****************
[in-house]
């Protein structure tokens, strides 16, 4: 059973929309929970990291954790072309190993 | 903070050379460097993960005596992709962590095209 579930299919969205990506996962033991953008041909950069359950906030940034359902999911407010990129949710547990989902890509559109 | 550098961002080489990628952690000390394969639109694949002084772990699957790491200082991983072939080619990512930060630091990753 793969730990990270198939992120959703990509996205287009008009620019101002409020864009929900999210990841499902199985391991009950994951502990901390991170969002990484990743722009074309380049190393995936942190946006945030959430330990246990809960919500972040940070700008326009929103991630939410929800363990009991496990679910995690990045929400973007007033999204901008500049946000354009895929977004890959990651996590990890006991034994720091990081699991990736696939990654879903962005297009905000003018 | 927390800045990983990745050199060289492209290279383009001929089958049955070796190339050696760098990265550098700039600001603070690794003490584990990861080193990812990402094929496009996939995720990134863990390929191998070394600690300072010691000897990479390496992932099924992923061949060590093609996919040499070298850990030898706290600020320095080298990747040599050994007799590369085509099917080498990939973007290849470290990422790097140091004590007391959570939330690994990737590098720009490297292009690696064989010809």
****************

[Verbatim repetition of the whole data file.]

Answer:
[in-house]
């Protein structure tokens, strides 16, 4: 059973929309929970990291954790072309190993 | 903070050379460097993960005596992709962590095209 579930299919969205990506996962033991953008041909950069359950906030940034359902999911407010990129949710547990989902890509559109 | 550098961002080489990628952690000390394969639109694949002084772990699957790491200082991983072939080619990512930060630091990753 793969730990990270198939992120959703990509996205287009008009620019101002409020864009929900999210990841499902199985391991009950994951502990901390991170969002990484990743722009074309380049190393995936942190946006945030959430330990246990809960919500972040940070700008326009929103991630939410929800363990009991496990679910995690990045929400973007007033999204901008500049946000354009895929977004890959990651996590990890006991034994720091990081699991990736696939990654879903962005297009905000003018 | 927390800045990983990745050199060289492209290279383009001929089958049955070796190339050696760098990265550098700039600001603070690794003490584990990861080193990812990402094929496009996939995720990134863990390929191998070394600690300072010691000897990479390496992932099924992923061949060590093609996919040499070298850990030898706290600020320095080298990747040599050994007799590369085509099917080498990939973007290849470290990422790097140091004590007391959570939330690994990737590098720009490297292009690696064989010809």